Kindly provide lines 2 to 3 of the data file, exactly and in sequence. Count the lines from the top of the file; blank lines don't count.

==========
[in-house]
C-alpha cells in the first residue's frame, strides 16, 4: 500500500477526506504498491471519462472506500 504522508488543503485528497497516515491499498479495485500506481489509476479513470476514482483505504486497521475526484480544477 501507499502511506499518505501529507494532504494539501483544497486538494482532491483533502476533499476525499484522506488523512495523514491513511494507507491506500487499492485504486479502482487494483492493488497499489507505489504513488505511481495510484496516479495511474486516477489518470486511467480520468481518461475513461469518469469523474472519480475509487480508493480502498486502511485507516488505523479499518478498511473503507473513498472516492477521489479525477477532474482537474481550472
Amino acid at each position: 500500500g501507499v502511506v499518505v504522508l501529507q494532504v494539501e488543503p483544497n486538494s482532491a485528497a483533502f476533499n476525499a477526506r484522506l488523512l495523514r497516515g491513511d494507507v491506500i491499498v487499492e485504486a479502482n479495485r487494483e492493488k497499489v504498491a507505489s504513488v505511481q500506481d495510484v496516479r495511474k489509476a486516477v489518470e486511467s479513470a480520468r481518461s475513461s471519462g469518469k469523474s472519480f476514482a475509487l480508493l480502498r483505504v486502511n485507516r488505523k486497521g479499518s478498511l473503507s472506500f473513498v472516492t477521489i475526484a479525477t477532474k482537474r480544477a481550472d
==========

C-alpha cells in the first residue's frame, strides 16, 4: 500500500477526506504498491471519462472506500 504522508488543503485528497497516515491499498479495485500506481489509476479513470476514482483505504486497521475526484480544477 501507499502511506499518505501529507494532504494539501483544497486538494482532491483533502476533499476525499484522506488523512495523514491513511494507507491506500487499492485504486479502482487494483492493488497499489507505489504513488505511481495510484496516479495511474486516477489518470486511467480520468481518461475513461469518469469523474472519480475509487480508493480502498486502511485507516488505523479499518478498511473503507473513498472516492477521489479525477477532474482537474481550472
Amino acid at each position: 500500500g501507499v502511506v499518505v504522508l501529507q494532504v494539501e488543503p483544497n486538494s482532491a485528497a483533502f476533499n476525499a477526506r484522506l488523512l495523514r497516515g491513511d494507507v491506500i491499498v487499492e485504486a479502482n479495485r487494483e492493488k497499489v504498491a507505489s504513488v505511481q500506481d495510484v496516479r495511474k489509476a486516477v489518470e486511467s479513470a480520468r481518461s475513461s471519462g469518469k469523474s472519480f476514482a475509487l480508493l480502498r483505504v486502511n485507516r488505523k486497521g479499518s478498511l473503507s472506500f473513498v472516492t477521489i475526484a479525477t477532474k482537474r480544477a481550472d